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(we'll keep this short & sweet)
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I stood nervously in front of the microphone, trying to smile at the audience of forty teen girls who were sitting at beautifully decorated tables nibbling on cupcakes and sipping tea. I was eighteen. It was the first time I had ever been invited to speak publicly. The organizer of a mother-daughter tea at a large, wealthy church in our community asked me to share about my decision to walk away from the dating scene, forsake my pursuits of high school popularity, and build my life around Christ. She knew something of my story, and felt that my testimony could encourage many of the girls who were attempting to live “on the fence” between worldliness and Christianity.
From the moment I said "yes" to the invitation, I found myself in a spiritual battle. Discouragement seemed to hover over me like a brooding storm cloud. Negative thoughts danced through my mind: “You don't have anything valuable to say; no one will listen to you; you’ll only make a fool of yourself!”
In spite of my many misgivings, I knew it would be cowardly and irresponsible to back out of my commitment. So I spent many prayerful hours laboring over my notes, trying to capture my recent spiritual journey in a way that others would understand. Finally, after several days, I had an outline that seemed to flow pretty well. I reviewed my notes repeatedly and chose an outfit to wear, hoping that I could get through the event without embarrassment, and praying that at least some of the girls would benefit from my story.
Then the unexpected happened. The day before the tea, the organizer called to inform me that my speaking time had been reduced from thirty minutes to four minutes. I was shocked and dismayed. How could I possibly communicate anything of substance in four minutes, let alone share my entire testimony? And why in the world had they cut my speaking time down so dramatically?
Later my mom got a call from one of the women who had volunteered to decorate tables for the event. “There is a lot of drama going on behind the scenes about Leslie sharing her testimony,” she told her. “Some of the women think her story is too extreme. They don’t want her discouraging the girls from dating around and doing normal high school things like cheerleading and going to the prom.”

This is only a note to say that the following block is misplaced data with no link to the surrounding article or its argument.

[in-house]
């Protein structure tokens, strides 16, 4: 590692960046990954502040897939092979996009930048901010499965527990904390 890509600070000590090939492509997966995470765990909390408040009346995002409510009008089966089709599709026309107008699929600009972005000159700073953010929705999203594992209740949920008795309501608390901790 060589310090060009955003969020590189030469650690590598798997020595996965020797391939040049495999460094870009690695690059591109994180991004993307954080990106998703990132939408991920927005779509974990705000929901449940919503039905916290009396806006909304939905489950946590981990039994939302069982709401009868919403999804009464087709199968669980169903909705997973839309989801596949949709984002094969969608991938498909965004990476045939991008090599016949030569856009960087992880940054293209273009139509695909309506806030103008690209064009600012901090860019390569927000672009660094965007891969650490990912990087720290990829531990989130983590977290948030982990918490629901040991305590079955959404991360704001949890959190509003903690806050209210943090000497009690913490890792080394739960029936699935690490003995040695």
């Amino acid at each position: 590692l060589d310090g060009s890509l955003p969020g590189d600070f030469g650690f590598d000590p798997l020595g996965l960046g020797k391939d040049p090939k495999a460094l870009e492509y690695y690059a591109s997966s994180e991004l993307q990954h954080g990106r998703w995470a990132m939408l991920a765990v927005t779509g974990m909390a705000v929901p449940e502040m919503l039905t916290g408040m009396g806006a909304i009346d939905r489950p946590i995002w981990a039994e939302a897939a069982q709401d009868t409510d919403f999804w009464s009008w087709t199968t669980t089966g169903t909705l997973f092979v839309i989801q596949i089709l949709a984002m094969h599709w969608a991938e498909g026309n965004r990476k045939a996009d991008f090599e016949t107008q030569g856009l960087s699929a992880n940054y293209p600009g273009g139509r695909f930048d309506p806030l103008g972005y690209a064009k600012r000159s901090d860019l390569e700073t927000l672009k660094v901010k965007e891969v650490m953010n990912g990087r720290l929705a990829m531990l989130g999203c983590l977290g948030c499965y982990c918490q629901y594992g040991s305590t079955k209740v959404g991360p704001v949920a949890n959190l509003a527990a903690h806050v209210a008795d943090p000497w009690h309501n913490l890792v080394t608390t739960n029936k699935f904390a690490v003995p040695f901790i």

I was confused and upset. I found out that another woman had been scheduled to speak before me. From what I heard, she was planning to share a very different message from mine. They had given her most of the speaking time, and I was left with only four minutes.
If I had been hesitant and uncomfortable about speaking publicly before this new development, I was doubly so now. I seriously considered canceling my participation altogether. After all, it seemed that they didn’t even want to hear what I had to say. It would be a good excuse to sidestep an awkward situation.
But as I prayed about what to do, I was flooded with a surprising, supernatural boldness. Suddenly I could see the spiritual warfare that was taking place because of the message I was going to share. I certainly didn’t think I had anything very impressive to say. But my message would challenge the girls to leave mediocrity and give their lives completely to Christ. And Satan didn’t want them to hear it. He was stirring up drama and attempting to keep me from even opening my mouth.
It was only four minutes, but God was asking me to use those four minutes for His glory. That night, I typed out everything that was on my heart to share with these young girls—the emptiness of self-focused living, the dangers of the shallow dating scene, and the importance of complete surrender to Jesus Christ. Then, with the help of my parents, I trimmed it down to a tightly-packed, four-minute presentation. In order to not leave anything out, I memorized it verbatim. I practiced it over and over until I knew each word by heart. It contained no fluff and no pleasantries. It got straight to the point in an almost uncomfortable way. I had to speak quickly in order to cover everything in the allotted time. But in spite of all this, I knew it contained a few simple words that could change these young women’s lives.
The next day as I waited for my turn to speak, my heart was churning, my hands were shaking, and my stomach was in knots. The woman who spoke before me gave a message that was completely opposite of what I planned to share. She gave a shallow, feel-good speech that excused selfish, compromised living. She told the girls that dating around was a normal part of being a teenager, and that even if things started to go too far physically, they shouldn’t worry about it because God would “provide a way out” at the last minute. She gave an example from her dating years about being alone in a house with a guy, things getting out of control physically, but then being saved in the nick of time from “crossing the line” when the guy’s sister came home unexpectedly.
I was horrified—both because of the dangerous words she was speaking, and also because of the fact that I was about to go up onto the stage and challenge everything she had just said. But I knew there was no turning back now. As the woman finished up her closing remarks and I walked onto the stage, I breathed a desperate prayer. “Lord, I don’t really know what I am doing. I feel completely inadequate for this. But somehow, someway, please use these next four minutes to bring glory to Your name.”